My friend Bill Stevens passed away today. I have known many people who like to have fun - but Bill was the best at it. He had a personality that was so bursting with joy he seemed to have a mandate that everyone he made contact with must share in his delight. He changed the course of my life. Without Bill Stevens, there would be no Paper Bag as we know it..
I met Bill in 1976 when he hired the band Cutaway to replace the New Day Band on Thursday and Friday nights at Chelseas Square Pub in Huntington (now the location of the Nag’s Head Inn). The New Day Band had taken a better offer and moved around the corner to Hungry Bear. I had only known Bill a few short weeks when, during a casual conversation he asked if my bike was on the road (naturally he had a motorcycle as well). When I said I didn’t have enough money for insurance he reached into his pocket, handed me the money, and told me to pay him when I could. I’ll never forget the smile on his face when he said “Man, you gotta have your bike on the road.” That’s the kind of guy he was.
Chelseas had booths at the front of the bar and on band nights Bill would bring sheets of plywood up from the basement, take out the tables and lay the plywood across the booth seats. It was really springy and the part of the booth that you lean your back on stuck up in the middle. In addition, above the stage on the left side there was a light fixture made out of a wagon wheel that was so low I was the only guy in the band short enough to stand under it. It was at Bill Steven’s insistance that a quirky song, The Paper Bag, expand to become a mini-event, each with a theme, during Cutaway gigs at Chelsea. You know where it went from there.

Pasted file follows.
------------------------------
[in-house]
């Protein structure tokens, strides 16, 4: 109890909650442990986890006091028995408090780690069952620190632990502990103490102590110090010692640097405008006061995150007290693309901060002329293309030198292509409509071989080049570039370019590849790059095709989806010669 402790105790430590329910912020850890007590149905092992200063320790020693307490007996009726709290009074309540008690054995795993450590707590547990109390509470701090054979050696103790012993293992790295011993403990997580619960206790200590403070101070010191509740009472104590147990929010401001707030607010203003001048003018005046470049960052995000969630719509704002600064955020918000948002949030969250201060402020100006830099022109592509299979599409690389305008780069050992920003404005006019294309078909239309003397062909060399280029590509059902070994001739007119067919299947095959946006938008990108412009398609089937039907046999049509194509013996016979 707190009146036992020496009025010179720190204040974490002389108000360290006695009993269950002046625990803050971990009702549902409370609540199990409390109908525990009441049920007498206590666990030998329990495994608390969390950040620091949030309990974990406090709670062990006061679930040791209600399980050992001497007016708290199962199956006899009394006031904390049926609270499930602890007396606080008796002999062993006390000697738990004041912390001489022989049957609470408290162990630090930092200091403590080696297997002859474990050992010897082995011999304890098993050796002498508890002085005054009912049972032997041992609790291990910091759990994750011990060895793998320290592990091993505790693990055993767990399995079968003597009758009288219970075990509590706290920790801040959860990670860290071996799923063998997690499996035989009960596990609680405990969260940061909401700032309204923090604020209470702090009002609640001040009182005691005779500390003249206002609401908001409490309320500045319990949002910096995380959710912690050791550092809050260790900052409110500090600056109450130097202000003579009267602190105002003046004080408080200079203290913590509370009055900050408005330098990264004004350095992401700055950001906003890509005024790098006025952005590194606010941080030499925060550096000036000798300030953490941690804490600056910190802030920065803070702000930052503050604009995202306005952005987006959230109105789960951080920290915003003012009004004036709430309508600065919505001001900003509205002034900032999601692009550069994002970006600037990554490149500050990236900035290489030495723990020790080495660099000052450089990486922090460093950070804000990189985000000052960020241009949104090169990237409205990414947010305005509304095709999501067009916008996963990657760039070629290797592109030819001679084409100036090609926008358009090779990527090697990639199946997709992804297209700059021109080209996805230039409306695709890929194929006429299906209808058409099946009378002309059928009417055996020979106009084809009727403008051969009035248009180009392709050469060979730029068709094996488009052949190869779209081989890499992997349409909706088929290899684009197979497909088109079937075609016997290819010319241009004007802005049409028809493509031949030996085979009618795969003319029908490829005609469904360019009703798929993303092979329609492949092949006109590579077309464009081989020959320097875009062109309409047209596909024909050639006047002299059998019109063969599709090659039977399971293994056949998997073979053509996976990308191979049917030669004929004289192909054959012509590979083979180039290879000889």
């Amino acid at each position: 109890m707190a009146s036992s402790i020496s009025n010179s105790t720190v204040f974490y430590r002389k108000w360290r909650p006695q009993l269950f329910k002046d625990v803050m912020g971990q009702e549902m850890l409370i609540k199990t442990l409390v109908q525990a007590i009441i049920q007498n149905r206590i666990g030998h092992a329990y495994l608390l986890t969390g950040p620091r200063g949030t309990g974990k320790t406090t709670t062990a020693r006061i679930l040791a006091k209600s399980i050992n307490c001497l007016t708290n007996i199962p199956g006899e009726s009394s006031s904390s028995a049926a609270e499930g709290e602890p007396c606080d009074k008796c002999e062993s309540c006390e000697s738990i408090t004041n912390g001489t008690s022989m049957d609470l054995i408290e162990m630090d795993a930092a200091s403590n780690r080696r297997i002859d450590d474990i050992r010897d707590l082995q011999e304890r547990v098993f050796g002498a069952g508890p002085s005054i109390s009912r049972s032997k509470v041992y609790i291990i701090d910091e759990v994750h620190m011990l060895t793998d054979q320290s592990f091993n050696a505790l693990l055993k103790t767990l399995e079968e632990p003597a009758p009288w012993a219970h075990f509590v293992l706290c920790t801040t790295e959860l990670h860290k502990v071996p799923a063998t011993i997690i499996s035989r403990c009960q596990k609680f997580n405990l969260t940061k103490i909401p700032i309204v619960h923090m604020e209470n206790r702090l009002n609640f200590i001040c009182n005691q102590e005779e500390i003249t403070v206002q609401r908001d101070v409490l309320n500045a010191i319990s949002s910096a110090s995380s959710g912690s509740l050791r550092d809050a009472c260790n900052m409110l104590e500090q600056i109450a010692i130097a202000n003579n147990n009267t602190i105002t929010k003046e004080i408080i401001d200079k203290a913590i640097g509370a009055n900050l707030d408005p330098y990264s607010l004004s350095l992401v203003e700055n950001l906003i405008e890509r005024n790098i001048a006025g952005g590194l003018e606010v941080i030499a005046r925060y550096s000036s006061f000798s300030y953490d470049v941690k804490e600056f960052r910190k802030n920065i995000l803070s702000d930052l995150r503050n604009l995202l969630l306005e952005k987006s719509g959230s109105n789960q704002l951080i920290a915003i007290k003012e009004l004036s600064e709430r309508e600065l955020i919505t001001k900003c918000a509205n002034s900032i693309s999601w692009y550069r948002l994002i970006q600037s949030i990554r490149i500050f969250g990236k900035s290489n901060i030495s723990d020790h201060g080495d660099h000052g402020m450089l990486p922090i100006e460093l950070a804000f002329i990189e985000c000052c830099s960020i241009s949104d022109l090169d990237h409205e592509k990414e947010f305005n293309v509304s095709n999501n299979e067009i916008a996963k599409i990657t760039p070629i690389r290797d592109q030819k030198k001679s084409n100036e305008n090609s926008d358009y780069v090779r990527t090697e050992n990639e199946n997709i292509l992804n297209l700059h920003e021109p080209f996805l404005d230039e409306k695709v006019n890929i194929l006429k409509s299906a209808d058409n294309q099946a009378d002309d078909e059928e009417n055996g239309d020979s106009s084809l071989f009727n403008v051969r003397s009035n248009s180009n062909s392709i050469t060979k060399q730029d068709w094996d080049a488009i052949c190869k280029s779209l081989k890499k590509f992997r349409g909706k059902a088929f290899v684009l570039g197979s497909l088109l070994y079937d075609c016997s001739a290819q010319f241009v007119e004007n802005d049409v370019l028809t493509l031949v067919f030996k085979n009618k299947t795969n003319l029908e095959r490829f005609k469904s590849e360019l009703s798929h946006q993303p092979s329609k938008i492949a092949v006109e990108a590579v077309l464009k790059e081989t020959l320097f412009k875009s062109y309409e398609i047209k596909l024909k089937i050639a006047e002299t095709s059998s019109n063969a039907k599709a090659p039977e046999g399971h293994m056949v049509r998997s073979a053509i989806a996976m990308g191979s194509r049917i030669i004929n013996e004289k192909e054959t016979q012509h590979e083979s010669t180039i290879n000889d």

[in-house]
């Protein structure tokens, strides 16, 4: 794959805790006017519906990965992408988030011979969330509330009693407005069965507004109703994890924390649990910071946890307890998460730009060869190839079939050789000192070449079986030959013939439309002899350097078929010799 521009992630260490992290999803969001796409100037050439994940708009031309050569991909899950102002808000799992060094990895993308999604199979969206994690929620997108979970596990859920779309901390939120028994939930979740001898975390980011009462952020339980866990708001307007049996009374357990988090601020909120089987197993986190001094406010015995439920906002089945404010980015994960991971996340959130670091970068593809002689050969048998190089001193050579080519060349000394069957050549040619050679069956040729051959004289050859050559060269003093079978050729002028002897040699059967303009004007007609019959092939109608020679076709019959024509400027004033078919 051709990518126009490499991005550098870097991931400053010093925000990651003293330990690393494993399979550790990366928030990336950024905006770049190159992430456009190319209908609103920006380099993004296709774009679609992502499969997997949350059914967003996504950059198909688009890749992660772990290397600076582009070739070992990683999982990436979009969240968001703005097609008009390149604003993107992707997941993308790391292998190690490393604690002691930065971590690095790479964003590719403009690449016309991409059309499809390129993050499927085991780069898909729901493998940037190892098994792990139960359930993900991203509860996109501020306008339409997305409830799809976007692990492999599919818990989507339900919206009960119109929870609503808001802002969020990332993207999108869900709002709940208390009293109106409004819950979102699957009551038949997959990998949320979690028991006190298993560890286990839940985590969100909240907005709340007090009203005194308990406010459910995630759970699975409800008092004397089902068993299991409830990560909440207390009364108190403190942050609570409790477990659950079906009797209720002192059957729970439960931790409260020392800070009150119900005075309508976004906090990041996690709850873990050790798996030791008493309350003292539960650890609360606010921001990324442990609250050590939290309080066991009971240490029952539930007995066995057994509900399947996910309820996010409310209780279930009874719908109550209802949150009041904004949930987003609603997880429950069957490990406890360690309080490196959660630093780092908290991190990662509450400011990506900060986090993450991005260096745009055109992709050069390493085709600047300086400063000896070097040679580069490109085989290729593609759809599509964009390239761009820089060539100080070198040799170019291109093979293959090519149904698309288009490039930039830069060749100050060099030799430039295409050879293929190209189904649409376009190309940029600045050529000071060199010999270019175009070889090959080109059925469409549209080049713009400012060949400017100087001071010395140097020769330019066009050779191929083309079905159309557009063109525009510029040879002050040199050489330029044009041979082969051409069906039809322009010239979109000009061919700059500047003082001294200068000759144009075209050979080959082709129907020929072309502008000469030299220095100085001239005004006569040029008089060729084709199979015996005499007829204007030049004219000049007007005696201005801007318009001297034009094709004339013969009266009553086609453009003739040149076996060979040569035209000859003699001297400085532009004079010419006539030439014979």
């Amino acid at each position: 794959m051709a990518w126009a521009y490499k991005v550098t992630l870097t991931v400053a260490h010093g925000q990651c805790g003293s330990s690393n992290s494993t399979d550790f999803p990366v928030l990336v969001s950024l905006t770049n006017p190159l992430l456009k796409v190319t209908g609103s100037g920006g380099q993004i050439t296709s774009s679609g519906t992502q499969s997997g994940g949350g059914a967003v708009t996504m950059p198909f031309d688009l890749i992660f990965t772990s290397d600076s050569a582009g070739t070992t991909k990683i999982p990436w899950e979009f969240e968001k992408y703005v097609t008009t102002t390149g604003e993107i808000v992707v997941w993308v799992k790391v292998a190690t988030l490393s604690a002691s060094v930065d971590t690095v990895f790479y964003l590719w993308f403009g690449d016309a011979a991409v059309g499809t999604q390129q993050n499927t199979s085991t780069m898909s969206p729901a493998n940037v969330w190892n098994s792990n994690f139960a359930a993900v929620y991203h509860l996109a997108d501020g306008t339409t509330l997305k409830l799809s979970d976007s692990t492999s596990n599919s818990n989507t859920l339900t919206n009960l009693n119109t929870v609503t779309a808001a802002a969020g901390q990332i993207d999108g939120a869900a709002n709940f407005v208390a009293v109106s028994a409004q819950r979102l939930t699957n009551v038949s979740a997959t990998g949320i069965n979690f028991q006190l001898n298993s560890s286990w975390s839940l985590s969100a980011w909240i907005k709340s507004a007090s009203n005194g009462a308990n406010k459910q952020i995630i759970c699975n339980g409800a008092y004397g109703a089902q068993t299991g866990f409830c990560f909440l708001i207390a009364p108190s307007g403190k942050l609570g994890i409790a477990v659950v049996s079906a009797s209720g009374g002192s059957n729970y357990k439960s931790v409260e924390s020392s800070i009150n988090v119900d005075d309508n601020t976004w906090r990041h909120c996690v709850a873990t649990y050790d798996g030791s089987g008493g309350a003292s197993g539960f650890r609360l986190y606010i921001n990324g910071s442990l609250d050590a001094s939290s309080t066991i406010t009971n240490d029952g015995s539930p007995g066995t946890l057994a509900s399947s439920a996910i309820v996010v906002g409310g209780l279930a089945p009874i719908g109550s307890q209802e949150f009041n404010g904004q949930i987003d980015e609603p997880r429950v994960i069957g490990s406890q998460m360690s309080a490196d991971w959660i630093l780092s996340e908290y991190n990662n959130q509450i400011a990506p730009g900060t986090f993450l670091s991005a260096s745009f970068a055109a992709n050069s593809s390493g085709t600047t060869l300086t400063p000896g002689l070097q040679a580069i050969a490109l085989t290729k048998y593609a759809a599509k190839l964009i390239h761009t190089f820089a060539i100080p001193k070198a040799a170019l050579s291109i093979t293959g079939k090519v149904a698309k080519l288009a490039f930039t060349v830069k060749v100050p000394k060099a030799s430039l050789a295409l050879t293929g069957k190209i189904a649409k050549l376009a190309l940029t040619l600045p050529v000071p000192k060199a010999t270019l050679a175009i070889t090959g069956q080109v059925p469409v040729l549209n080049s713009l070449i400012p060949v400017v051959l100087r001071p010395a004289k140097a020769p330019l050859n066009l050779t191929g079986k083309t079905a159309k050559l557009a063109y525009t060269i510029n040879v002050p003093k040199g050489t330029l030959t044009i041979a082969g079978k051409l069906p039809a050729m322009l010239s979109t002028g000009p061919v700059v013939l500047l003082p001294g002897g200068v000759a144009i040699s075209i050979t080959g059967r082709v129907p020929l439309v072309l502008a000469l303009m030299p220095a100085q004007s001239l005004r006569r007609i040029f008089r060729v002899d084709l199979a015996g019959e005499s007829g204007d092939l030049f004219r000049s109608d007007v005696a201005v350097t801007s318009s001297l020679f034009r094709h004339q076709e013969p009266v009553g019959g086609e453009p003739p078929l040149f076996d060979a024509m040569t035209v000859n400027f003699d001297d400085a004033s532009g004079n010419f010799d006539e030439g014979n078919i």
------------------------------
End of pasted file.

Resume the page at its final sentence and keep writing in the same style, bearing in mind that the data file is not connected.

Our 5 piece band made $125 a night, but it was steady work, every Thursday and Friday (Saturday was date night at Chelseas). In 1978 Bill built a proper stage and installed a PA system. I became the house sound engineer, a post I held for the next 15 years. As Bill’s designated “tech” guy, I was charged with bringing many of his schemes to reality. He was far ahead of his time. A true mad professor.
When personal, battery operated music players that could be carried in your pocket were still years from being sold, Bill had me rig a small cassette player with tiny car stereo speakers. Reason: he was going to hike down into the Grand Canyon, and thought having music playing would add to the enjoyment for all. This little rig was recycled years later, during his Gold Star Video years, with the speakers attached to the antlers of a large moose head that he would wear. Ahh … the video years. In the early 80’s he purchased a pair of the first video cameras, Panasonic with a camera as big as a shoe box plugged into a recorder slung over your shoulder that held the videotape. He then purchased a video editing unit that allowed us to edit different tapes into one and add effects and titles. He was off and running. We built a video editing room in the basement at the bar. We filmed a series of commercials for Chelsea Pub. He had us in the woods with me leaping around in the leaves … wearing the moose costume of course. He had us in Eddie’s Pizza advertising that you could order pies that would be delivered to Chelseas. We made commercials for his campaign for president (yes … of the United States). Bill filmed me getting a shave from Sam the Barber, next door to Chelseas. It's on YouTube (click here to see the video). You can hear Bill yelling “cut!” (he loved to yell “cut!” … he was a riot as a director). You can hear him laughing and urging me on as I chug a cold one. At Chelseas, he had small tv’s hung from the ceiling and a screen that, using a pulley system, dropped out of the ceiling for a projector tv. These things are common today, but in 1978 …